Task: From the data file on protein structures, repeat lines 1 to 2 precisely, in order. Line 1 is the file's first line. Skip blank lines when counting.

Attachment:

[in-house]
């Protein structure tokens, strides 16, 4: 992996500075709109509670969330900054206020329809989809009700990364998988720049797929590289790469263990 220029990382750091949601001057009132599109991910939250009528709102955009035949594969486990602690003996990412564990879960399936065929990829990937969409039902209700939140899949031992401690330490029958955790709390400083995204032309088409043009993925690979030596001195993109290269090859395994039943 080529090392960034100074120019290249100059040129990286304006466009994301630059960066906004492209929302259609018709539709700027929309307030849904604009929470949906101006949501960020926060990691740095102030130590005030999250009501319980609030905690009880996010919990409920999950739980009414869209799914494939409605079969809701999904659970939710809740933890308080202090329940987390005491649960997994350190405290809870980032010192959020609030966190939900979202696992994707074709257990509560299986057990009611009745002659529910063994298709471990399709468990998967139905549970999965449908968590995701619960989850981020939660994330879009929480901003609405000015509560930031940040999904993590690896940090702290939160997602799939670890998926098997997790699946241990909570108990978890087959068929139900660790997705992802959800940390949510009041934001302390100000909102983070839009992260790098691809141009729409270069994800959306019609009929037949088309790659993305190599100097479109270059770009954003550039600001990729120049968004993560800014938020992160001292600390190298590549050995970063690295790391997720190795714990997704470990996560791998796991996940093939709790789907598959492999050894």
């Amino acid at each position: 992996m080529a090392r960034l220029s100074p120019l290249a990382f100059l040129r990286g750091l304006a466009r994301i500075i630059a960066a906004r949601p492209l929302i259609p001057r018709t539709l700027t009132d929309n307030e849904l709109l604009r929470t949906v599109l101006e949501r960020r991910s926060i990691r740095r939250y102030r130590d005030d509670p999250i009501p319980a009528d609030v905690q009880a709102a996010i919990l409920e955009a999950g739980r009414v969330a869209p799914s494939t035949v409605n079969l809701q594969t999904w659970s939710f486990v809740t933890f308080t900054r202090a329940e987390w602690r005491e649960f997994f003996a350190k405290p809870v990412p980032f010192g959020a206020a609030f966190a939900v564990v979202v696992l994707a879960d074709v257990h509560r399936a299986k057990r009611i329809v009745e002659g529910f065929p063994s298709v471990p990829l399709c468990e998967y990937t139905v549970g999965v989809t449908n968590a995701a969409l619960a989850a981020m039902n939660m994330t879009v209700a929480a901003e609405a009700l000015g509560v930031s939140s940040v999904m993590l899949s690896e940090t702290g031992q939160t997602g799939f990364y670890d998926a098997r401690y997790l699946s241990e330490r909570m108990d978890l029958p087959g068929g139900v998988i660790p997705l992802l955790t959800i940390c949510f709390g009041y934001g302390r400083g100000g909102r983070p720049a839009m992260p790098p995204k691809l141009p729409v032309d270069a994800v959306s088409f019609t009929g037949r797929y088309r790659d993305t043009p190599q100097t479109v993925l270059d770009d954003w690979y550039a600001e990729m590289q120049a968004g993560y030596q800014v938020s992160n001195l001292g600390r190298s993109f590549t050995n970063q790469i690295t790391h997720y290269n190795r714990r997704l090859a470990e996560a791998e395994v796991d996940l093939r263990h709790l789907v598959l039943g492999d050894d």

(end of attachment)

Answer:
[in-house]
């Protein structure tokens, strides 16, 4: 992996500075709109509670969330900054206020329809989809009700990364998988720049797929590289790469263990 220029990382750091949601001057009132599109991910939250009528709102955009035949594969486990602690003996990412564990879960399936065929990829990937969409039902209700939140899949031992401690330490029958955790709390400083995204032309088409043009993925690979030596001195993109290269090859395994039943 080529090392960034100074120019290249100059040129990286304006466009994301630059960066906004492209929302259609018709539709700027929309307030849904604009929470949906101006949501960020926060990691740095102030130590005030999250009501319980609030905690009880996010919990409920999950739980009414869209799914494939409605079969809701999904659970939710809740933890308080202090329940987390005491649960997994350190405290809870980032010192959020609030966190939900979202696992994707074709257990509560299986057990009611009745002659529910063994298709471990399709468990998967139905549970999965449908968590995701619960989850981020939660994330879009929480901003609405000015509560930031940040999904993590690896940090702290939160997602799939670890998926098997997790699946241990909570108990978890087959068929139900660790997705992802959800940390949510009041934001302390100000909102983070839009992260790098691809141009729409270069994800959306019609009929037949088309790659993305190599100097479109270059770009954003550039600001990729120049968004993560800014938020992160001292600390190298590549050995970063690295790391997720190795714990997704470990996560791998796991996940093939709790789907598959492999050894």